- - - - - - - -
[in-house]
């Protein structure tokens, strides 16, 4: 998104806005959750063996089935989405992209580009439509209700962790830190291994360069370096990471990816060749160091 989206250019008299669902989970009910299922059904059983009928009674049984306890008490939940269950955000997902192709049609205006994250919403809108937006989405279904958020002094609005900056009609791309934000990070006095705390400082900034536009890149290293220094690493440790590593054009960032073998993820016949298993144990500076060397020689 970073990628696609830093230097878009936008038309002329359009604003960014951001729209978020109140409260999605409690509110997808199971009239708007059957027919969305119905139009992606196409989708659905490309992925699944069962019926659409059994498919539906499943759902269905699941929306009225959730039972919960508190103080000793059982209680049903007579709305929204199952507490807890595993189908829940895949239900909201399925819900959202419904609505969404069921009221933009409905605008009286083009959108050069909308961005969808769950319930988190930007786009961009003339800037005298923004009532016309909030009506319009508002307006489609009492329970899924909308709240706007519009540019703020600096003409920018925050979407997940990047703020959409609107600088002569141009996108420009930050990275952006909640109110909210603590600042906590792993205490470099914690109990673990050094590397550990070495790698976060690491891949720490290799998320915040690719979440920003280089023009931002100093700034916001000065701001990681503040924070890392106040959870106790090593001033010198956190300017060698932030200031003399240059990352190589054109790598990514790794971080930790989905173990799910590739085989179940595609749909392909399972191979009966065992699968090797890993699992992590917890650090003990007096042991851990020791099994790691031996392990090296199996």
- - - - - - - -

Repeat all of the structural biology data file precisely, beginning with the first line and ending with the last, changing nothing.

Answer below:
[in-house]
């Protein structure tokens, strides 16, 4: 998104806005959750063996089935989405992209580009439509209700962790830190291994360069370096990471990816060749160091 989206250019008299669902989970009910299922059904059983009928009674049984306890008490939940269950955000997902192709049609205006994250919403809108937006989405279904958020002094609005900056009609791309934000990070006095705390400082900034536009890149290293220094690493440790590593054009960032073998993820016949298993144990500076060397020689 970073990628696609830093230097878009936008038309002329359009604003960014951001729209978020109140409260999605409690509110997808199971009239708007059957027919969305119905139009992606196409989708659905490309992925699944069962019926659409059994498919539906499943759902269905699941929306009225959730039972919960508190103080000793059982209680049903007579709305929204199952507490807890595993189908829940895949239900909201399925819900959202419904609505969404069921009221933009409905605008009286083009959108050069909308961005969808769950319930988190930007786009961009003339800037005298923004009532016309909030009506319009508002307006489609009492329970899924909308709240706007519009540019703020600096003409920018925050979407997940990047703020959409609107600088002569141009996108420009930050990275952006909640109110909210603590600042906590792993205490470099914690109990673990050094590397550990070495790698976060690491891949720490290799998320915040690719979440920003280089023009931002100093700034916001000065701001990681503040924070890392106040959870106790090593001033010198956190300017060698932030200031003399240059990352190589054109790598990514790794971080930790989905173990799910590739085989179940595609749909392909399972191979009966065992699968090797890993699992992590917890650090003990007096042991851990020791099994790691031996392990090296199996």